The FinTechs are here to stay and are making rapid progress with their products disrupting the traditional domains of banking.
The first reaction of some big banks was to fight back and try to beat the FinTechs at their own game. This, however, was bootless. The big spend of the banks never stopped the progress of the FinTechs nor from growing their customer base. So the future of both lies in collaboration, which is now happening in four major areas or models:
- Channel Partnering – i.e. when banks use the FinTech to sell their products to the bank customers, e.g. Royal Bank of Scotland (RBS) and Funding Circle collaborated to provide loans to SMEs.
- Supplier relationship – in which the bank operates using a FinTech to provide services for the bank behind the scenes
- Satellite Model – in which the bank acquires a FinTech and treats it as one of its satellite components enterprises.
- The Merger – in which the FinTech is acquired and integrated into the bank.
The rationale for any strong collaboration is the ability to bring a synergy of strengths together that create an entity stronger than either individual unit could bring on their own. For most fintech organizations, the primary differentiators are an innovation mindset, agility (speed to adjust), consumer-centric perspective and an infrastructure built for digital. These are obvious advantages that most legacy banking organizations don’t possess.
Alternatively, most fintech organizations lack the ability to scale adequately due to brand recognition and trust. They also usually lack capital, knowledge of compliance and regulations and an established distribution network. These are inherent strengths of traditional banking organizations.
How is FinTech influencing the landscape of the financial services industry, and how can traditional financial players embrace the rise of FinTech companies?
FinTech is now enabling us to revisit some existing financial and banking processes and automating them to be more efficient, effective, agile and with shorter circle times. It also balances market integrity, financial inclusion and economic growth, while also meeting international financial standards like Basel II, Financial Action Task Force (FATF) and Financial Stability Board (FSB) Standards.
How can traditional financial players partake in the rise of FinTech?
This can be achieved through:
- Automation of major processes
- Introduction of Big Data and Analytics urgently
- Introduction of AI and Machine Learning
- Introduction of Blockchain in various parts of their operations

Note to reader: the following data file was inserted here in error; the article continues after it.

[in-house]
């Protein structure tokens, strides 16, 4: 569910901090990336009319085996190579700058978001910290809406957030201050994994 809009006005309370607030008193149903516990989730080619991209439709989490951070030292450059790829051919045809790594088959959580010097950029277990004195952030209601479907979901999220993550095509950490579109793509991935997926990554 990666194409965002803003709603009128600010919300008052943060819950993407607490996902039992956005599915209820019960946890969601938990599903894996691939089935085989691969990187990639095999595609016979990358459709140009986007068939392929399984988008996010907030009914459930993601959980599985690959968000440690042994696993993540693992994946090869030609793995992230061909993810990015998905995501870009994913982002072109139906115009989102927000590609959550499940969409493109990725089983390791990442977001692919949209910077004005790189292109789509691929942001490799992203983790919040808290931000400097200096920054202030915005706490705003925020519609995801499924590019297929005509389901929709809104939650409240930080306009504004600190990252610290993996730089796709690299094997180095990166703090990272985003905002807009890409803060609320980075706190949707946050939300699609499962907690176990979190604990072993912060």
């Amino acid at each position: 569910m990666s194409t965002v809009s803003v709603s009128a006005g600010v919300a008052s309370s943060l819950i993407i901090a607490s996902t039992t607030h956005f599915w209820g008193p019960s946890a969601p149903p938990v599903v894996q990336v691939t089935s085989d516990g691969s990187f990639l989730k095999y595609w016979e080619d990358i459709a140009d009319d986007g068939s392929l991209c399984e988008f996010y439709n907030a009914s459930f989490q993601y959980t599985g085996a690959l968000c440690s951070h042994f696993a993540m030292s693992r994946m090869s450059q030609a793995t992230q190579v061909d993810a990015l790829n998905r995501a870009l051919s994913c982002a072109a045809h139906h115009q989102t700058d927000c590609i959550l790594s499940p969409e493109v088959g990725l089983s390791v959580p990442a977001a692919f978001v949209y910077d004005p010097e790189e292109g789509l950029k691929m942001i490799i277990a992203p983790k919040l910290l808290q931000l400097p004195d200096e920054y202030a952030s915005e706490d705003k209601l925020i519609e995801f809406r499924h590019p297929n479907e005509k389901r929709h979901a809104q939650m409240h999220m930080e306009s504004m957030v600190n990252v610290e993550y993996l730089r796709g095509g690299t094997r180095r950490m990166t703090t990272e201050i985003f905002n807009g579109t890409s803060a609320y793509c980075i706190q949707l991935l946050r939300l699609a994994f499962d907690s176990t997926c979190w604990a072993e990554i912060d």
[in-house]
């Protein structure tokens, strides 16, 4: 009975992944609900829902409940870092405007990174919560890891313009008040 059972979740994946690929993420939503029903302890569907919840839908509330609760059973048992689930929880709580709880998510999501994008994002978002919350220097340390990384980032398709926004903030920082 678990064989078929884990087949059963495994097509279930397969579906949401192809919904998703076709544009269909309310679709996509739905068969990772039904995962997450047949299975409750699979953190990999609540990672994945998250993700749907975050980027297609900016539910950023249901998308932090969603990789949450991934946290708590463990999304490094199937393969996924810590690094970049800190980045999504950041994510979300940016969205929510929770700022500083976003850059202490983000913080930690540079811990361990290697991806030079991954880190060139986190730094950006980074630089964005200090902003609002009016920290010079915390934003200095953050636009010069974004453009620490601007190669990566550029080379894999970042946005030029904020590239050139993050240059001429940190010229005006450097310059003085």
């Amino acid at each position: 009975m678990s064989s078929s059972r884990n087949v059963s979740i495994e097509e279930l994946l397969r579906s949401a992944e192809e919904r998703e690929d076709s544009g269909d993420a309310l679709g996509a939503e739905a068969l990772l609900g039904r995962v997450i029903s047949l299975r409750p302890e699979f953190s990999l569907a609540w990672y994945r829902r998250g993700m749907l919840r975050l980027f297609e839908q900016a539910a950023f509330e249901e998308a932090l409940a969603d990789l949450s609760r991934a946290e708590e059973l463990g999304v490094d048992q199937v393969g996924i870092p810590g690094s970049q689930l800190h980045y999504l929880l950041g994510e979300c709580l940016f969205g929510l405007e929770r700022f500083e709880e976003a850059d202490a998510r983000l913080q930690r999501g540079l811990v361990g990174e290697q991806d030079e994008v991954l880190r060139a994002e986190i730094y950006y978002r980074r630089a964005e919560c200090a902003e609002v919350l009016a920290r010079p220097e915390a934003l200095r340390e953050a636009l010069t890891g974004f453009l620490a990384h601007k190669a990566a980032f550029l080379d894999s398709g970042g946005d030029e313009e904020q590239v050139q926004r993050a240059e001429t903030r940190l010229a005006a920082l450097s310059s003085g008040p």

- Ensuring that they have or belong to at least one mobile money scheme
- Implementation of eKYC and Digital ID schemes
What do you believe the next major innovation in financial technology will be in the coming months and why?
Most of the innovations in financial services are not coming from traditional banking organizations. Rather they are coming from the FinTech companies. Apart from the use of exponential technologies like Artificial Intelligence, Big Data, Cloud Computing, Mobile telephony, Machine Learning, Blockchain, Quantum Computing, etc., the following are some of the key areas of innovations or disruptions that would be caused by FinTechs:
Peer-to-peer Lending/Investment Platforms: Instead of going to banks, many SMEs and individuals are now turning to peer-to-peer lending for funding. This includes crowdfunding.
Digital Wallet: This is an electronic device carried by an individual which enables an individual to make payments and carry out other financial transactions. Things like health cards, driver’s license, loyalty cards, ID documents, etc, can be stored in the Digital Wallet. Examples are as below:
- Android Pay – a type of digital wallet that can be used to store debit /credit card information and other types of information
- Apple Pay – which is an Apple variation of Android pay that works only on Apple devices.
- Crypto Currency Wallet for storing and spending with cryptocurrencies like Bitcoin.
- Cognitive AI – Tools that make use of AI, machine learning, deep learning technologies to carry out the operation as well as help in decision making by being used to analyse and make sense of huge amounts of data.
- Digital only banks
- Mobile Payments
- White label banking, e.g. where a company can provide some of the products and services which banks provide but without a banking license
- Telematics Insurance – A device that is installed in a car to monitor the car, the driver, and occurrences when the car is being used for insurance purposes.
- RegTech – These are systems that assist in cutting out wastes or mistake in credit card frauds detection and in performing KYC checks and monitoring of financial risk thresholds, etc.
- Virtual/Cryptocurrencies – used in payments, smart contracts and decentralized storage
- Web-based financial planning tools
- Financial learning tools, e.g., used by potential traders
- RoboAdvisers – Systems that now advise traders and other decision-makers in financial organizations.